Mt. Pleasant kickball tourney to raise funds for woman in need of double-lung transplant
At 29, Heather Hunter has a bucket list. At the top is running the Pittsburgh Marathon.
The Ruffsdale woman was only 3 months old when she was diagnosed with cystic fibrosis. Today, less than one third of her lungs works at full capacity and she is on the organ-donor list for a double-lung transplant.
“I think that first breath would be amazing,” she said.
Cystic fibrosis is an inherited disease that causes thick, sticky mucus to form in the lungs, pancreas and other organs, according to the American Lung Association. The mucus blocks airways, causing lung damage and making it difficult to breathe.
Cara Palmiere knew nothing about cystic fibrosis when she met Hunter four years ago at The Headkeeper in Greensburg, where they both worked.
After learning about Hunter's lifelong struggles with the disease, Palmiere wanted to do something to help.
Palmiere and Headkeeper manager Mike Howell mulled over various events they could hold to raise money for Hunter.
They decided on “The Greatest Show on Turf: Hope for Heather Kickball Tournament,” which has taken on a life of its own.
Funds raised will assist Hunter with medical equipment and services, pulmonary rehabilitation, medications and other life-sustaining necessities.
The event will begin with registration at 10 a.m. June 30 at Pavilion 14 in Mammoth Park in Mt. Pleasant Township.
Twelve teams of 10 will compete and there will be food, drinks, a 50/50 auction and more. So far, 150 players, volunteers and sponsors are expected.
Since the event is being held at a county park, organizers are not permitted to charge for admission. Instead, each player was asked to raise $150 in donations.
“It's easy to ask for donations when it's something you feel passionate about,” Palmiere said. “If I can help her in any way reach that bucket list, then it will be worth it.”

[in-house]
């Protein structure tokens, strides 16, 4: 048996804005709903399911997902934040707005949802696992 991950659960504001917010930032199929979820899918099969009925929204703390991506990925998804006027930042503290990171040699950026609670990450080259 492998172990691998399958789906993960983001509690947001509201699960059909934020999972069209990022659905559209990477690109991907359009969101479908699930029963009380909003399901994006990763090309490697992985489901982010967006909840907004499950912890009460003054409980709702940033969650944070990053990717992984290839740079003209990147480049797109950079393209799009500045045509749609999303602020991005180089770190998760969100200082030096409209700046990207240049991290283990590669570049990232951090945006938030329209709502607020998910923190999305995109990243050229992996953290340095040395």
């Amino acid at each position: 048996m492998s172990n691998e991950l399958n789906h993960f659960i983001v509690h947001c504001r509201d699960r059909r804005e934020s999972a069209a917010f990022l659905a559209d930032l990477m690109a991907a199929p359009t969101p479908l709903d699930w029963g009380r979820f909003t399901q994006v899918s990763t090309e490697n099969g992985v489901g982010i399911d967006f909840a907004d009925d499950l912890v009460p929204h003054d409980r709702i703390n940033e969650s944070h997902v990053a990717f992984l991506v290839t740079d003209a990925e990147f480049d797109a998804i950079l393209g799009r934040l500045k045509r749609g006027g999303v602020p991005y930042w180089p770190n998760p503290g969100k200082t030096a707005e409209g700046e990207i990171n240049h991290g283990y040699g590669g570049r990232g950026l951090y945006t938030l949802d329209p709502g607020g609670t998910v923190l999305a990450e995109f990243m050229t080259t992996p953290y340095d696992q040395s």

Palmiere said she was surprised by some of the people who stepped forward to help because they don't even know Hunter.
Of those who do, many were surprised to hear how sick she is because she has never complained, not even for a second.
Hunter explained that living with cystic fibrosis is just a way of life.
She describes a childhood of breathing treatments several times a day, pills and frequent bouts of illness.
There have been more infections and more difficulty breathing as the disease progresses, Hunter said.
As for the bucket list, she said it is simply a list of thing she'd like to do that she can't do now — like skiing and snowboarding.
“She's one of those people you just want to help any way you can,” Howell said. “She's a good person.”
For Palmiere, the event is about raising awareness about cystic fibrosis and raising money to help her friend.
Hunter, who plans to attend the kickball tournament, said she is touched by all the support she's received.
“Seeing the generosity of people is amazing,” she said. “The community has come together and helped out and I think it's a really great idea and I'm excited for it.”
Michele Stewardson is a contributing writer for Trib Total Media.